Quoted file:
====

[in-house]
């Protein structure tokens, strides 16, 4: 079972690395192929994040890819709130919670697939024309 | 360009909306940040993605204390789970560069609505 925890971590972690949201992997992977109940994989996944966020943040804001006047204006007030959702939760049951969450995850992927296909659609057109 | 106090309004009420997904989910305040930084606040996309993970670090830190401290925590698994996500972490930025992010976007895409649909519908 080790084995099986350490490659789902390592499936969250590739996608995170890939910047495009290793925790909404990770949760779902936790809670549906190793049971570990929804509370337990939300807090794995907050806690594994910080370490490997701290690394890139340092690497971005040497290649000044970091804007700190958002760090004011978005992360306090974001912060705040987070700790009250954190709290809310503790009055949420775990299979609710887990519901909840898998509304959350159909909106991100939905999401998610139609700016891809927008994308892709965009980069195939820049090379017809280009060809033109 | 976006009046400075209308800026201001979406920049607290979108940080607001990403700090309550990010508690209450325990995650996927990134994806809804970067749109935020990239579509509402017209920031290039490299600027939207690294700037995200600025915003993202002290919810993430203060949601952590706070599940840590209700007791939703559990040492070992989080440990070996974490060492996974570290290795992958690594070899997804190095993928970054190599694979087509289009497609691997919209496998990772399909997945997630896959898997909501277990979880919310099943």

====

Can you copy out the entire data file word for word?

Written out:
[in-house]
């Protein structure tokens, strides 16, 4: 079972690395192929994040890819709130919670697939024309 | 360009909306940040993605204390789970560069609505 925890971590972690949201992997992977109940994989996944966020943040804001006047204006007030959702939760049951969450995850992927296909659609057109 | 106090309004009420997904989910305040930084606040996309993970670090830190401290925590698994996500972490930025992010976007895409649909519908 080790084995099986350490490659789902390592499936969250590739996608995170890939910047495009290793925790909404990770949760779902936790809670549906190793049971570990929804509370337990939300807090794995907050806690594994910080370490490997701290690394890139340092690497971005040497290649000044970091804007700190958002760090004011978005992360306090974001912060705040987070700790009250954190709290809310503790009055949420775990299979609710887990519901909840898998509304959350159909909106991100939905999401998610139609700016891809927008994308892709965009980069195939820049090379017809280009060809033109 | 976006009046400075209308800026201001979406920049607290979108940080607001990403700090309550990010508690209450325990995650996927990134994806809804970067749109935020990239579509509402017209920031290039490299600027939207690294700037995200600025915003993202002290919810993430203060949601952590706070599940840590209700007791939703559990040492070992989080440990070996974490060492996974570290290795992958690594070899997804190095993928970054190599694979087509289009497609691997919209496998990772399909997945997630896959898997909501277990979880919310099943």